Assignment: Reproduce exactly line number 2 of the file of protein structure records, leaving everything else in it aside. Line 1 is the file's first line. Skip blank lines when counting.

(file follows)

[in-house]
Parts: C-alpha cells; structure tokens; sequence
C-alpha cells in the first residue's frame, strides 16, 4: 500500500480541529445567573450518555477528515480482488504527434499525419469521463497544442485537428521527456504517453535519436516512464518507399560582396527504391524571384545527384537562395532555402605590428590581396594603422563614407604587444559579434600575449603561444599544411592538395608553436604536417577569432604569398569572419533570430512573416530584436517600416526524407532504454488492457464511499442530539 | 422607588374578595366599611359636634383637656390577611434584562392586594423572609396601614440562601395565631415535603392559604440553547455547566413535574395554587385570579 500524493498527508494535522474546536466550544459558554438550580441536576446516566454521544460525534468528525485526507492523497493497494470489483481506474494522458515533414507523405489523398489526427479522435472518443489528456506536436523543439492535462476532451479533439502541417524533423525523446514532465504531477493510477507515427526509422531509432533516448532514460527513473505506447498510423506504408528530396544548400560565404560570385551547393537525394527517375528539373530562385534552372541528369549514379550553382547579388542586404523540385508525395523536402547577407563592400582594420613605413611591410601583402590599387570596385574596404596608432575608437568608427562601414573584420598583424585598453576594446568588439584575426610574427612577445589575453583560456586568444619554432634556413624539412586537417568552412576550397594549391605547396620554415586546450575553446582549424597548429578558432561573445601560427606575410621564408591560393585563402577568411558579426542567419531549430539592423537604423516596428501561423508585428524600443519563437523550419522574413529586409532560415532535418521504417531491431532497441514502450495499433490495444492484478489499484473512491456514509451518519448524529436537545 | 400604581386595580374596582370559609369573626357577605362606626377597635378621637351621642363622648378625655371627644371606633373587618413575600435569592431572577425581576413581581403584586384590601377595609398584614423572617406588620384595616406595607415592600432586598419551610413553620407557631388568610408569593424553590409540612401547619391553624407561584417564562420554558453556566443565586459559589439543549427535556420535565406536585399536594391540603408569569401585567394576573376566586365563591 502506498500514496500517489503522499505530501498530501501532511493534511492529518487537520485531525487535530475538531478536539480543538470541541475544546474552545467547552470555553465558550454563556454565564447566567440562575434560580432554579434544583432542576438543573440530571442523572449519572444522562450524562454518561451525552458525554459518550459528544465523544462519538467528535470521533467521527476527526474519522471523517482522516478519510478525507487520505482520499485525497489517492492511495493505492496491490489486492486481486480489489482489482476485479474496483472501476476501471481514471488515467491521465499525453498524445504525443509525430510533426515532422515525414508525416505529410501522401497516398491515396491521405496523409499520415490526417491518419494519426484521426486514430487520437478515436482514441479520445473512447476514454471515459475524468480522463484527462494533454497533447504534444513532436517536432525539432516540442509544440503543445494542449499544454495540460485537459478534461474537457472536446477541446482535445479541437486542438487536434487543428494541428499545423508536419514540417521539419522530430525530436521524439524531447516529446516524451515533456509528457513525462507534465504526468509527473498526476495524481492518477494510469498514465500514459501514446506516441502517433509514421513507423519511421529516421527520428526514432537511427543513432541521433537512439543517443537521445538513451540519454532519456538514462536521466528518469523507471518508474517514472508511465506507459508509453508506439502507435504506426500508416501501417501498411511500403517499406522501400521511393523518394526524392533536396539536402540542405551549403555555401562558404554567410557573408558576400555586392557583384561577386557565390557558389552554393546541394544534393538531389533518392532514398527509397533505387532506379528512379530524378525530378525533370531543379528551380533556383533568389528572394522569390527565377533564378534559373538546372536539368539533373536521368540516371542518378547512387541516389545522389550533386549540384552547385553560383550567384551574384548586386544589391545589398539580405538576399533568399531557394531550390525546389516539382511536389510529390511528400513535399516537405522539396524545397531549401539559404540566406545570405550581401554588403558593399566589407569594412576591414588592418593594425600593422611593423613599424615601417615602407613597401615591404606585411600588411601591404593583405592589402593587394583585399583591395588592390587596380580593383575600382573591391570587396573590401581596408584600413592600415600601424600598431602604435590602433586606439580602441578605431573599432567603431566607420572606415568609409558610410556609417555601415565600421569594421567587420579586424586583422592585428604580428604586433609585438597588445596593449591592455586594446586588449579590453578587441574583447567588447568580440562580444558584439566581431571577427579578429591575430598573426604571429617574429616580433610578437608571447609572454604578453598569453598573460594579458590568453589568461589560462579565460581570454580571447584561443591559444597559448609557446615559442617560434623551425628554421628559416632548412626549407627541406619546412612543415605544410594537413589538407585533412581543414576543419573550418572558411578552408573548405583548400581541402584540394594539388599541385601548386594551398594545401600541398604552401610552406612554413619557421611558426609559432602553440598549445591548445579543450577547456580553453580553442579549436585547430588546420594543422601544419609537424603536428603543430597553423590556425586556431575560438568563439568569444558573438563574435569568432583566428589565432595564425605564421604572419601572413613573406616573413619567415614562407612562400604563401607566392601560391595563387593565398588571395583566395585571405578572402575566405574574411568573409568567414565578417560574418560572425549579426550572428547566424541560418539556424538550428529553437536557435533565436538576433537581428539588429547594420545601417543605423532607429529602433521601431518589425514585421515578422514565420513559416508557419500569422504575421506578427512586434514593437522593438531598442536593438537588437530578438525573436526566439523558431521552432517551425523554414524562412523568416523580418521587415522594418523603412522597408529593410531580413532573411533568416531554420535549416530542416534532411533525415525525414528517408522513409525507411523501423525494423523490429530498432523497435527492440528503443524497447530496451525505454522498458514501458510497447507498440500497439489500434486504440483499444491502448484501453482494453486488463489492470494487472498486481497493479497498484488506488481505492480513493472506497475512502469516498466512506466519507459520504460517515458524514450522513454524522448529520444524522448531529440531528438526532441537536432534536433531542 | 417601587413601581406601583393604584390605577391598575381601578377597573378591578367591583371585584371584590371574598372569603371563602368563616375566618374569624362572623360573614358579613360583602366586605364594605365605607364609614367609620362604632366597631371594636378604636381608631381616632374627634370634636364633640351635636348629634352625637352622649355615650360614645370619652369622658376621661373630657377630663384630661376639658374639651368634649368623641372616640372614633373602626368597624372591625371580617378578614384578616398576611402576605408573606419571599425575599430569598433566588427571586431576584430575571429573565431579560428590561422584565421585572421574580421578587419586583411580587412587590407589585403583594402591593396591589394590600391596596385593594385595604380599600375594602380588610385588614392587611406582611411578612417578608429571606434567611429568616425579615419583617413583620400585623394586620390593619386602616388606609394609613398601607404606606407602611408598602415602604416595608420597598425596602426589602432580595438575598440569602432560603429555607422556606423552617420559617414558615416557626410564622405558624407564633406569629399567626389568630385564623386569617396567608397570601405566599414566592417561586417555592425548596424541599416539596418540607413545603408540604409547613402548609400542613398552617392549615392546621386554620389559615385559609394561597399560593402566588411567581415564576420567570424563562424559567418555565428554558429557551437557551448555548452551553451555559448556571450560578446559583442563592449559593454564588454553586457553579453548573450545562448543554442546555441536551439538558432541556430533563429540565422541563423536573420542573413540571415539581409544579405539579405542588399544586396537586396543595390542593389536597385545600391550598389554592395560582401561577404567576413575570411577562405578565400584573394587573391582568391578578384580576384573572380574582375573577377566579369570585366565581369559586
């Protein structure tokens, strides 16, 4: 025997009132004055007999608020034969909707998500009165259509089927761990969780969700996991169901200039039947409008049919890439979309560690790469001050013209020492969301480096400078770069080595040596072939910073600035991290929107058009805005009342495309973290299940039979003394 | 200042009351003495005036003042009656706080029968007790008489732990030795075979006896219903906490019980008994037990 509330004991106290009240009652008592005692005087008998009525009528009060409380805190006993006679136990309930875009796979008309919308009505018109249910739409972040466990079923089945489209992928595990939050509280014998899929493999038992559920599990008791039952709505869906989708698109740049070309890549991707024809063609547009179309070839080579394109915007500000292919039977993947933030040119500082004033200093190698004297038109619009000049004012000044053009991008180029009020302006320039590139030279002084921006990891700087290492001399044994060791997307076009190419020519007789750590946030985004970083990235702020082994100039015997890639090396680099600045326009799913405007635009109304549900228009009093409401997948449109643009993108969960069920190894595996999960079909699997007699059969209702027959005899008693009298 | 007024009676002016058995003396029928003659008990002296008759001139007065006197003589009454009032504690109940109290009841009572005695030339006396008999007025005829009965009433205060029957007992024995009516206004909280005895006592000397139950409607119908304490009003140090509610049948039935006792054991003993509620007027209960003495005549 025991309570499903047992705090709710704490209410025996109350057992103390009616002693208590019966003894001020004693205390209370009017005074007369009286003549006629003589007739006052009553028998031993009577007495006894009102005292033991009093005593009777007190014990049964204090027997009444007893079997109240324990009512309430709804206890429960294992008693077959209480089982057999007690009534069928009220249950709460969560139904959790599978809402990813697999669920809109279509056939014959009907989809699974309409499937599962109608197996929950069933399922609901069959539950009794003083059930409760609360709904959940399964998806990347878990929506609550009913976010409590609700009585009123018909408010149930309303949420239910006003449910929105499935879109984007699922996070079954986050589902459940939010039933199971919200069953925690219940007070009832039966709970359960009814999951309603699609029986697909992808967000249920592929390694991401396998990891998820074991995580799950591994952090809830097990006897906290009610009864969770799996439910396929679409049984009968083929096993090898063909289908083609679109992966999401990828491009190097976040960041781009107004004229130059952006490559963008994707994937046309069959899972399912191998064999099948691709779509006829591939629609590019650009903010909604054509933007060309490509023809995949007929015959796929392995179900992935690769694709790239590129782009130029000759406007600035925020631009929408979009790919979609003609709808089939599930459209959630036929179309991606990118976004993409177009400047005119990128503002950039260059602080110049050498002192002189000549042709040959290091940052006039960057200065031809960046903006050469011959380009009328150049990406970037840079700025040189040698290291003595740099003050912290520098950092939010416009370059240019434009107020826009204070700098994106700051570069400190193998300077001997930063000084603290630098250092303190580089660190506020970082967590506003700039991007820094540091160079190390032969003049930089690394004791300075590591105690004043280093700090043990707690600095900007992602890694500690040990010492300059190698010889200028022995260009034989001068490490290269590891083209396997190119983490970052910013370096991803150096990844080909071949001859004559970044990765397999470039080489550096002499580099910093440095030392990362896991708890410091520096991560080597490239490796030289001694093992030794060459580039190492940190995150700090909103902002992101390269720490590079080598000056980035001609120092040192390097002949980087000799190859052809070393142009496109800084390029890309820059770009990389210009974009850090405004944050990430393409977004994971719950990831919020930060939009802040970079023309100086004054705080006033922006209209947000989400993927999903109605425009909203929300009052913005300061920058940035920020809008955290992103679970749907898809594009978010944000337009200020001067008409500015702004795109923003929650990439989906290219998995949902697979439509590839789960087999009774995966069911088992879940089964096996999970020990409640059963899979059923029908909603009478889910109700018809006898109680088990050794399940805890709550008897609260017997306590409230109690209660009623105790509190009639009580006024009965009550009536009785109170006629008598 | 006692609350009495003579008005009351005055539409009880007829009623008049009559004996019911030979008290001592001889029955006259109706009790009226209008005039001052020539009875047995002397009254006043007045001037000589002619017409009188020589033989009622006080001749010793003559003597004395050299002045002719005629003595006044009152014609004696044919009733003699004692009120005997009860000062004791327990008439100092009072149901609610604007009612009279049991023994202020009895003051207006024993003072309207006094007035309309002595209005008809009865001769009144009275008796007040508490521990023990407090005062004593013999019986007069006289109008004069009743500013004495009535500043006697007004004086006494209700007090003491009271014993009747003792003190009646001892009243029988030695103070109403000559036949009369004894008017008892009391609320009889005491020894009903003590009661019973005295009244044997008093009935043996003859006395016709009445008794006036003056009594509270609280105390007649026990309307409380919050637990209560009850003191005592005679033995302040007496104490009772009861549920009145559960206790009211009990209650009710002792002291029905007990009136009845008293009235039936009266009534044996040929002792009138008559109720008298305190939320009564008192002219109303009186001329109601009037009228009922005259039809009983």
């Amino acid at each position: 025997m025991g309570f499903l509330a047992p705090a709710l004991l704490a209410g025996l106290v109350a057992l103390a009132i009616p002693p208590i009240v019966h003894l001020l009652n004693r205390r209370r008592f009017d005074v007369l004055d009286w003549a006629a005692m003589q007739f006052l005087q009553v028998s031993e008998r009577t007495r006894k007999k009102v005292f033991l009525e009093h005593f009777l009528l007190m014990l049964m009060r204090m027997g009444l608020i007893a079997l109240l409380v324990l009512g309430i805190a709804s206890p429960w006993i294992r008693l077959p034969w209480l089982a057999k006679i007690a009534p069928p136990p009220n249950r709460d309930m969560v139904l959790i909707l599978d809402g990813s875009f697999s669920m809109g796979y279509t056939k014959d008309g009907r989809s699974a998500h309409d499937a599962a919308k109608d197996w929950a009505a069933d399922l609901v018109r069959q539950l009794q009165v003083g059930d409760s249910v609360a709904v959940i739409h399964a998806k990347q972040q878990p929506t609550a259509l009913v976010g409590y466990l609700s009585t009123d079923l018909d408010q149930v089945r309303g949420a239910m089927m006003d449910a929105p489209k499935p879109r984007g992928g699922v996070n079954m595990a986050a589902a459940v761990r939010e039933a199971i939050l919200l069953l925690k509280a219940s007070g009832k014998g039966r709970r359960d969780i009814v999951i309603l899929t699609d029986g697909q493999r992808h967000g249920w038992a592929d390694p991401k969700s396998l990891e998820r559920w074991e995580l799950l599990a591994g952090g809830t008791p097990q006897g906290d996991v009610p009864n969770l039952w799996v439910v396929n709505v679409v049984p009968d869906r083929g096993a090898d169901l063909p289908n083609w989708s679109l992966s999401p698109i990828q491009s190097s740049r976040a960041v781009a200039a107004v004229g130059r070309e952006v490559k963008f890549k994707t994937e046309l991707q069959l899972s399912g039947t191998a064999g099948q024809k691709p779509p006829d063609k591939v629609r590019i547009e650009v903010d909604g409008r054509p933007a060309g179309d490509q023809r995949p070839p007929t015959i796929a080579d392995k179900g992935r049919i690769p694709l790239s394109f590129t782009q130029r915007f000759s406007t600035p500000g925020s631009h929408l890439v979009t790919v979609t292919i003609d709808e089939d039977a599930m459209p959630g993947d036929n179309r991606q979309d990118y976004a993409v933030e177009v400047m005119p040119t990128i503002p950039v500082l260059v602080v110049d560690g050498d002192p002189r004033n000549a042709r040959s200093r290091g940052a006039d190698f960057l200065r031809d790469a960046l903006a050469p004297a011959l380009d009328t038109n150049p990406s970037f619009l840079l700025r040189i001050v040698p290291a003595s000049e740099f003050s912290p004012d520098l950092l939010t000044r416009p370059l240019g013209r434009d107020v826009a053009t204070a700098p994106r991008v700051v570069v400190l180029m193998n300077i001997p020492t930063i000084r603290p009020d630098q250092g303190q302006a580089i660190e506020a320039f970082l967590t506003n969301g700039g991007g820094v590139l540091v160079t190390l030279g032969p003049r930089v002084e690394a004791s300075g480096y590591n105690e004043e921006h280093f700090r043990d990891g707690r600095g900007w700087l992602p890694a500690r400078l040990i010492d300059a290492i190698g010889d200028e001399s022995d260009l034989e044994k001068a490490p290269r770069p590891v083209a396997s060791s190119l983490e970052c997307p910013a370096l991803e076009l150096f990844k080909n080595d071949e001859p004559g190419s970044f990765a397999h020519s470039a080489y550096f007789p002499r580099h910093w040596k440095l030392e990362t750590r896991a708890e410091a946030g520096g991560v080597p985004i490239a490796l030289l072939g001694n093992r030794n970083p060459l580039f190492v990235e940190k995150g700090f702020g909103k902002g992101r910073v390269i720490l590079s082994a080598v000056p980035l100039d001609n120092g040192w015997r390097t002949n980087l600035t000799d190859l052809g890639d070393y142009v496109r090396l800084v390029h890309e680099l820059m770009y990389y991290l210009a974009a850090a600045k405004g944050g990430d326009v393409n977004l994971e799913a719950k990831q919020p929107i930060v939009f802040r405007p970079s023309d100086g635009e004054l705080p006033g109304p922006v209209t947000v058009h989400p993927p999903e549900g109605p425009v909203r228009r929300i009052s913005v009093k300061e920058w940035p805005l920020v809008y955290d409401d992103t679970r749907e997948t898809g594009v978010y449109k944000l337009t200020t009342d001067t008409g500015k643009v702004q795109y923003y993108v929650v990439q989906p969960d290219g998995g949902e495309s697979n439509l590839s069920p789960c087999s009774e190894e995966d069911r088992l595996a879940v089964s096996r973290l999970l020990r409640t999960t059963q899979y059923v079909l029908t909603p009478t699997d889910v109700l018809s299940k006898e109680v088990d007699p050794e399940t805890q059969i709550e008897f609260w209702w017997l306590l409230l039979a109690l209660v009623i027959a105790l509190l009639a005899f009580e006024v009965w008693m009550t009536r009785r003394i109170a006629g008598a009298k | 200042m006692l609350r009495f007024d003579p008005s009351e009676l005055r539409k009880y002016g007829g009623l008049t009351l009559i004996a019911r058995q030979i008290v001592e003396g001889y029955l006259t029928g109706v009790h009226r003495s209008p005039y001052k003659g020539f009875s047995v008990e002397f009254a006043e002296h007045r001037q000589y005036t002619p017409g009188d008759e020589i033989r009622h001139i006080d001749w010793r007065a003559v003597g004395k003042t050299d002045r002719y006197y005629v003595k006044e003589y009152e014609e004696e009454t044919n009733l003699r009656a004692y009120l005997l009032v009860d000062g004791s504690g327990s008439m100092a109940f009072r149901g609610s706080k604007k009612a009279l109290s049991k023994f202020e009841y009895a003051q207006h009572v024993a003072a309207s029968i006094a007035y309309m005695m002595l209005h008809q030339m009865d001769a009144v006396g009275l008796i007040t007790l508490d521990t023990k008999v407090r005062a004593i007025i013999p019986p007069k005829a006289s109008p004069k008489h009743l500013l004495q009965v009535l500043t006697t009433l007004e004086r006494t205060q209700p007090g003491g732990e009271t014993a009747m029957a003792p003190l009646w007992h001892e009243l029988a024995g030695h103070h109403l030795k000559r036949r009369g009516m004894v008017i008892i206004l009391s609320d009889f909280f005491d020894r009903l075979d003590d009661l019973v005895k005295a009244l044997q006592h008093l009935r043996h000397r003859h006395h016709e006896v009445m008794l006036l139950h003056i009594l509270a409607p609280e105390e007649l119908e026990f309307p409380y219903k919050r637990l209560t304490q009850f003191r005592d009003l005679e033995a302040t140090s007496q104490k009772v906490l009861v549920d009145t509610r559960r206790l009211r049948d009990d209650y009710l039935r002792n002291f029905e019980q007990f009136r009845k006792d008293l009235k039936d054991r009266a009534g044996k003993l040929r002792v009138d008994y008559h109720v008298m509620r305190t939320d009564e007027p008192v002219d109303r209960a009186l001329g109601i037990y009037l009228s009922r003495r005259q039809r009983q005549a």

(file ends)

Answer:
Parts: C-alpha cells; structure tokens; sequence